The nodes have embedded S150 SATA RAID controllers so if you want SAS3 storage, you'll need to add a Dell PERC adapter in each node. That's no problem as they have two half-height PCI-E 4 risers ready and waiting.

We've also included Dell's BOSS (boot optimized storage solution) PCI-E card which snuggles into a dedicated slot at the rear of the node. It provides mirrored M.2 SSD storage for running an OS and is required if you want the diskless chassis.

Dell EMC PowerEdge C6525 review: Node management

The nodes are endowed with the full iDRAC9 embedded controller so server management doesn't get any better. Its slick web console provides everything you need to know about node operations, hardware and health although it doesn't provide the System page CPU performance tab, which is still unable to support AMD's architecture.

The iDRAC9 comes preloaded with a choice of performance BIOS profiles which can be selected from the web console. Our nodes also had an Enterprise X5 license applied to enable remote console and virtual media services, while streaming telemetry for predictive analytics comes courtesy of a Datacenter X5 license.

We run Dell's OpenManage Enterprise (OME) 3.4 software in the lab as a Hyper-V VM and added both our C6525 nodes as managed servers using their iDRAC9 addresses. The OME web console provides plenty of details on system status along with options to control server power, load a remote control console and automate routine maintenance tasks.

The chassis has two node power buttons on each rack ear - which means there's no room for Dell's Quick Sync 2 Bluetooth module. Even so, we were still able to manually add the iDRAC9 address of each node to the OpenManage Mobile (OMM) iOS app on our iPad and use it to monitor their status, view all server information, alerts plus health readouts and launch a remote virtual console.

Dell EMC PowerEdge C6525 review: Verdict

Dell's close collaboration with AMD is producing some remarkable server solutions that competing blue chips can't even come close to matching. When we reviewed Dell's PowerEdge R7525 2U rack server, we were impressed with its EPYC core density and the C6525 takes this into the stratosphere.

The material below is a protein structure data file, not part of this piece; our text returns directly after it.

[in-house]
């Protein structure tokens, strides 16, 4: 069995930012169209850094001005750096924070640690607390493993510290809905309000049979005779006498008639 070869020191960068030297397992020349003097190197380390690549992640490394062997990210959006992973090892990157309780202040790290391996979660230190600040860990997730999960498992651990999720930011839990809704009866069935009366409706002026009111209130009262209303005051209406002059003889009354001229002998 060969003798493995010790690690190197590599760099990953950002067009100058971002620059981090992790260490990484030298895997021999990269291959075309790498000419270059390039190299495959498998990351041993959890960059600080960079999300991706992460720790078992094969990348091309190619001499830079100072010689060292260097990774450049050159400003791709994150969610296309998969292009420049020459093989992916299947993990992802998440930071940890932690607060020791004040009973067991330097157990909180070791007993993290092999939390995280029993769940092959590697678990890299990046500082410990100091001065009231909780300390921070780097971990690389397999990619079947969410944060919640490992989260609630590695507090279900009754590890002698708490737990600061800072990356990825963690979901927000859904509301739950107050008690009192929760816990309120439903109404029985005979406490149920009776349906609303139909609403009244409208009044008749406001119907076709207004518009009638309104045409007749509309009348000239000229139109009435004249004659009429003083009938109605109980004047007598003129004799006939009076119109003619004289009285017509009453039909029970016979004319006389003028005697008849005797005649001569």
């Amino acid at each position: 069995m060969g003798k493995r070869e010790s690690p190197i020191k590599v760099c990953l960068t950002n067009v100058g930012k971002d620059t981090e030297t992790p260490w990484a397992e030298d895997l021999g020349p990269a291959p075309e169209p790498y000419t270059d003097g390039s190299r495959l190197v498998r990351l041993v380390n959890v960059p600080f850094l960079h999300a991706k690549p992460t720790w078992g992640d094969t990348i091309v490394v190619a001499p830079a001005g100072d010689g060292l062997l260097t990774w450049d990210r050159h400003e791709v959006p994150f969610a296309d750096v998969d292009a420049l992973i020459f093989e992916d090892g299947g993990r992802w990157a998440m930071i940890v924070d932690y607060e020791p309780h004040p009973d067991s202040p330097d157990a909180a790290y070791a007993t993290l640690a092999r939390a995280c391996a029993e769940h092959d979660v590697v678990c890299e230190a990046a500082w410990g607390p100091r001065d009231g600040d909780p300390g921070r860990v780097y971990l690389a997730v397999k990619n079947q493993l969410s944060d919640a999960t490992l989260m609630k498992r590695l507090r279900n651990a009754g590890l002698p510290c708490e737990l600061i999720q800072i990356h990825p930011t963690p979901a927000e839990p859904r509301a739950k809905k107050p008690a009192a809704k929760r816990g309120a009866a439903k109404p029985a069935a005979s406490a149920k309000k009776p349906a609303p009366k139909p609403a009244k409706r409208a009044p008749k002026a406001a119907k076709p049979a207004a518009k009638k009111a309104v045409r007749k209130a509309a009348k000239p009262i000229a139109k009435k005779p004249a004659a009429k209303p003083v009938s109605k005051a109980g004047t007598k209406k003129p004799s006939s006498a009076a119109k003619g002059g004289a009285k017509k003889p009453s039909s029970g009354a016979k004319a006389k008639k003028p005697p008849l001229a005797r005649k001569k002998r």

Cramming 512 EPYC cores into 2U of rack space is no mean feat and Dell achieves this with a smartly designed and highly flexible solution. Along with the surprisingly expandable nodes, it offers plenty of storage choices, while server management tools are beyond reproach - making it perfect for serious server consolidation projects, HPC applications and hyperscale workloads.

Dell EMC PowerEdge C6525 specifications

Swipe to scroll horizontally
ChassisDell C6400 2U rack enclosure
Node slotsUp to four C6525 nodes
Power2 x 2,400W hot-plug PSUs
StorageNo backplane included
Nodes2 x C6525 nodes included each with the following specification
CPU2 x 64-core 2GHz AMD EPYC 7702
Memory1TB 3,200MHz RDIMM DDR4 ECC (max 2TB with LRDIMM)
StorageDell BOSS with 2 x 480GB M.2 SSDs (RAID 1)
RAIDEmbedded S150 SATA
Network2 x 10GbE SFP+ OCP 3.0 mezzanine card
OtherMellanox ConnextX-6 Single Port HDR100 QSFP56 Infiniband PCI-E
Expansion2 x PCI-E 4.0 X16 risers
ManagementDell iDRAC9 Enterprise X5
Warranty3Yr ProSupport On-Site NBD
Dave Mitchell

Dave is an IT consultant and freelance journalist specialising in hands-on reviews of computer networking products covering all market sectors from small businesses to enterprises. Founder of Binary Testing Ltd – the UK’s premier independent network testing laboratory - Dave has over 45 years of experience in the IT industry.

Dave has produced many thousands of in-depth business networking product reviews from his lab which have been reproduced globally. Writing for ITPro and its sister title, PC Pro, he covers all areas of business IT infrastructure, including servers, storage, network security, data protection, cloud, infrastructure and services.